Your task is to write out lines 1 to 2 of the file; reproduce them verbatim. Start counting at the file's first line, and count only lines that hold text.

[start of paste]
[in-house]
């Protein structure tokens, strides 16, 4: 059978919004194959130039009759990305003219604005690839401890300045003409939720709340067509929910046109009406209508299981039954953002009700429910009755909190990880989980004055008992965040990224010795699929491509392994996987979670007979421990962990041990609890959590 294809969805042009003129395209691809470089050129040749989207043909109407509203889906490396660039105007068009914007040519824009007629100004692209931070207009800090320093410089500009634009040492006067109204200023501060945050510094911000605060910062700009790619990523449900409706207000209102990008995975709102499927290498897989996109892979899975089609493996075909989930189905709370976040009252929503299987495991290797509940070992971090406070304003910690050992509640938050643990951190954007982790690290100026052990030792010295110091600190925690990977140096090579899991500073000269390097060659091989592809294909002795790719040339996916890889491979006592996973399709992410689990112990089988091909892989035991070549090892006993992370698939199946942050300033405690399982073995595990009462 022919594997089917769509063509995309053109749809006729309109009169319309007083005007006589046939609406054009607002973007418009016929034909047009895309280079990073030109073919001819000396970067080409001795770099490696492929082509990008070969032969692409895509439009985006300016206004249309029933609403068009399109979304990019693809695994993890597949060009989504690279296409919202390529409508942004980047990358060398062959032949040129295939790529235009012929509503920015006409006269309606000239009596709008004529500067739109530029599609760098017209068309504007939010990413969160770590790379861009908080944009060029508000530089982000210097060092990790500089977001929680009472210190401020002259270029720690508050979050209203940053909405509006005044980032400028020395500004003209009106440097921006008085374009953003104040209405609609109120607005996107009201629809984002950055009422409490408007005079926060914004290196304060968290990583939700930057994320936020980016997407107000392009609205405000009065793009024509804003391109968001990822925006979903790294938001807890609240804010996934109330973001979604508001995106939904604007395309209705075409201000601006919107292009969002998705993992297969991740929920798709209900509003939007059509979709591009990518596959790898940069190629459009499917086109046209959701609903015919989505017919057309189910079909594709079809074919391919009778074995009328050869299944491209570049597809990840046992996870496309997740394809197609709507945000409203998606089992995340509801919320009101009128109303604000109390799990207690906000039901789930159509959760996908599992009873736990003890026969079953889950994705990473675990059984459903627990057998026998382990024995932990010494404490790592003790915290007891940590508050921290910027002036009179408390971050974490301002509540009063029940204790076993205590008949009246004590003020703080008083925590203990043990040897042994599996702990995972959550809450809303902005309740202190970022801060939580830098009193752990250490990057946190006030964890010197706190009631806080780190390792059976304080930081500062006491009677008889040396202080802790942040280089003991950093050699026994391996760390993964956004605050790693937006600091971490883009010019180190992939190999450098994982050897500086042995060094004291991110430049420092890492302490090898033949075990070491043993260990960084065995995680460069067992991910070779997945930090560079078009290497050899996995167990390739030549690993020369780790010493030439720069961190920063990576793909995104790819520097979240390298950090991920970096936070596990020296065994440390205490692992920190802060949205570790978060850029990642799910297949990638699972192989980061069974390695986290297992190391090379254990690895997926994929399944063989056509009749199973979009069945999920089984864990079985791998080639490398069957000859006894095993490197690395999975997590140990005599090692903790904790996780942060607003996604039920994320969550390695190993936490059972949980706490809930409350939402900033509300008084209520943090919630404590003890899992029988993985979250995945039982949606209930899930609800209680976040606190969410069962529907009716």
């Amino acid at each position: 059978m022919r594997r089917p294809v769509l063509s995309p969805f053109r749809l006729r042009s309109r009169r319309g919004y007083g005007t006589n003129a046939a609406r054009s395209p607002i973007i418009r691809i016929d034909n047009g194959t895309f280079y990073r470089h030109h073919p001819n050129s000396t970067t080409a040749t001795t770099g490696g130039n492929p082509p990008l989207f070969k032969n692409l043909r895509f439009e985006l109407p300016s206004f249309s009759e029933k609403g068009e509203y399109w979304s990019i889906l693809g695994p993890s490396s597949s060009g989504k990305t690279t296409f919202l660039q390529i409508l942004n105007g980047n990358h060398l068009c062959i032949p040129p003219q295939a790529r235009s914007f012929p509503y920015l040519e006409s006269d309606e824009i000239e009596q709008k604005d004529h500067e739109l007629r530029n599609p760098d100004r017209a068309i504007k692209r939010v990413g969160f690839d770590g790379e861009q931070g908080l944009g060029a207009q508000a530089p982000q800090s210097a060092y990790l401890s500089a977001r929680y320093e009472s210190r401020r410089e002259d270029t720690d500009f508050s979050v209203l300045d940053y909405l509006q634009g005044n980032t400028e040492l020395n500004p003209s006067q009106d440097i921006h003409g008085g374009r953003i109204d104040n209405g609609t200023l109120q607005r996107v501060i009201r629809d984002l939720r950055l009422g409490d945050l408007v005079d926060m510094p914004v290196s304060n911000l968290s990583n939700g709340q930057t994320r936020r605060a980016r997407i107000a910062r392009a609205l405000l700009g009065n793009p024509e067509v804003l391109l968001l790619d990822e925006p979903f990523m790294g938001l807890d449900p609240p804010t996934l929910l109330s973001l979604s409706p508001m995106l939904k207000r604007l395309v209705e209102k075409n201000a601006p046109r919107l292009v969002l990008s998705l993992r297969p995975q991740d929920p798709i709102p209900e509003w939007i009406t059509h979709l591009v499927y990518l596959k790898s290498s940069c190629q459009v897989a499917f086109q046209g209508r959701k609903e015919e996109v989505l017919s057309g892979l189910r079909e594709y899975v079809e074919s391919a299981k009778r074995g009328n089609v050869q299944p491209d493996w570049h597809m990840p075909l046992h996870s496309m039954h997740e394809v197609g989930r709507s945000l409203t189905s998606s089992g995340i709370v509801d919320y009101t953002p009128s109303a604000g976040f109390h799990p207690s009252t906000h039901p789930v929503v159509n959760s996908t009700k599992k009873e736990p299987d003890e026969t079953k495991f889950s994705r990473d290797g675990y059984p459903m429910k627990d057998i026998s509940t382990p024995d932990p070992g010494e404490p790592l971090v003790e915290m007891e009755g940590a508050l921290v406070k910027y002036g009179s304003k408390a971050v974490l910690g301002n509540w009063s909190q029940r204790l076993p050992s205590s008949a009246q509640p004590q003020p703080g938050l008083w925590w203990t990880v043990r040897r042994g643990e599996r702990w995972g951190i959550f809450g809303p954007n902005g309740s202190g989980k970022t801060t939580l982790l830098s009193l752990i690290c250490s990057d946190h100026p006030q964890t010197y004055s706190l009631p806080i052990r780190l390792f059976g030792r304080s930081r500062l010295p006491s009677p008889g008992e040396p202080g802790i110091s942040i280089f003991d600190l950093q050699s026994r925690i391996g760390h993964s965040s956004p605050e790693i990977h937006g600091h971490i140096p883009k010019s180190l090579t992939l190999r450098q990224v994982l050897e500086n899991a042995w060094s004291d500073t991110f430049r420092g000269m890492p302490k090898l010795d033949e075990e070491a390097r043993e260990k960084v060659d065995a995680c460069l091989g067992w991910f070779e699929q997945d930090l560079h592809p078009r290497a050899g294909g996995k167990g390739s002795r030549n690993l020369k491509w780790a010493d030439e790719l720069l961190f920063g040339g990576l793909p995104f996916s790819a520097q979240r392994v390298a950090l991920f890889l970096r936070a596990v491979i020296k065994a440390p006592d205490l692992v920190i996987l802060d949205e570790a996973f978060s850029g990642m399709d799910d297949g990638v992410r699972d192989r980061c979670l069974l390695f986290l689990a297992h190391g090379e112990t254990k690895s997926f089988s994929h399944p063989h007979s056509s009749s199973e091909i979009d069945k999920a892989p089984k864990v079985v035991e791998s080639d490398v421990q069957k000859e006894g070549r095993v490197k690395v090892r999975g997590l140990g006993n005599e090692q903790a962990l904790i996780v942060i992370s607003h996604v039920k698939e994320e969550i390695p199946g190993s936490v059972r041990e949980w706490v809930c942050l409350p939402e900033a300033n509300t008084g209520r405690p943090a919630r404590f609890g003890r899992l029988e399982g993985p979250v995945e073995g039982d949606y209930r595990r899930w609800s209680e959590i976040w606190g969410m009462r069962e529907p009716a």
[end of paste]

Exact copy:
[in-house]
């Protein structure tokens, strides 16, 4: 059978919004194959130039009759990305003219604005690839401890300045003409939720709340067509929910046109009406209508299981039954953002009700429910009755909190990880989980004055008992965040990224010795699929491509392994996987979670007979421990962990041990609890959590 294809969805042009003129395209691809470089050129040749989207043909109407509203889906490396660039105007068009914007040519824009007629100004692209931070207009800090320093410089500009634009040492006067109204200023501060945050510094911000605060910062700009790619990523449900409706207000209102990008995975709102499927290498897989996109892979899975089609493996075909989930189905709370976040009252929503299987495991290797509940070992971090406070304003910690050992509640938050643990951190954007982790690290100026052990030792010295110091600190925690990977140096090579899991500073000269390097060659091989592809294909002795790719040339996916890889491979006592996973399709992410689990112990089988091909892989035991070549090892006993992370698939199946942050300033405690399982073995595990009462 022919594997089917769509063509995309053109749809006729309109009169319309007083005007006589046939609406054009607002973007418009016929034909047009895309280079990073030109073919001819000396970067080409001795770099490696492929082509990008070969032969692409895509439009985006300016206004249309029933609403068009399109979304990019693809695994993890597949060009989504690279296409919202390529409508942004980047990358060398062959032949040129295939790529235009012929509503920015006409006269309606000239009596709008004529500067739109530029599609760098017209068309504007939010990413969160770590790379861009908080944009060029508000530089982000210097060092990790500089977001929680009472210190401020002259270029720690508050979050209203940053909405509006005044980032400028020395500004003209009106440097921006008085374009953003104040209405609609109120607005996107009201629809984002950055009422409490408007005079926060914004290196304060968290990583939700930057994320936020980016997407107000392009609205405000009065793009024509804003391109968001990822925006979903790294938001807890609240804010996934109330973001979604508001995106939904604007395309209705075409201000601006919107292009969002998705993992297969991740929920798709209900509003939007059509979709591009990518596959790898940069190629459009499917086109046209959701609903015919989505017919057309189910079909594709079809074919391919009778074995009328050869299944491209570049597809990840046992996870496309997740394809197609709507945000409203998606089992995340509801919320009101009128109303604000109390799990207690906000039901789930159509959760996908599992009873736990003890026969079953889950994705990473675990059984459903627990057998026998382990024995932990010494404490790592003790915290007891940590508050921290910027002036009179408390971050974490301002509540009063029940204790076993205590008949009246004590003020703080008083925590203990043990040897042994599996702990995972959550809450809303902005309740202190970022801060939580830098009193752990250490990057946190006030964890010197706190009631806080780190390792059976304080930081500062006491009677008889040396202080802790942040280089003991950093050699026994391996760390993964956004605050790693937006600091971490883009010019180190992939190999450098994982050897500086042995060094004291991110430049420092890492302490090898033949075990070491043993260990960084065995995680460069067992991910070779997945930090560079078009290497050899996995167990390739030549690993020369780790010493030439720069961190920063990576793909995104790819520097979240390298950090991920970096936070596990020296065994440390205490692992920190802060949205570790978060850029990642799910297949990638699972192989980061069974390695986290297992190391090379254990690895997926994929399944063989056509009749199973979009069945999920089984864990079985791998080639490398069957000859006894095993490197690395999975997590140990005599090692903790904790996780942060607003996604039920994320969550390695190993936490059972949980706490809930409350939402900033509300008084209520943090919630404590003890899992029988993985979250995945039982949606209930899930609800209680976040606190969410069962529907009716």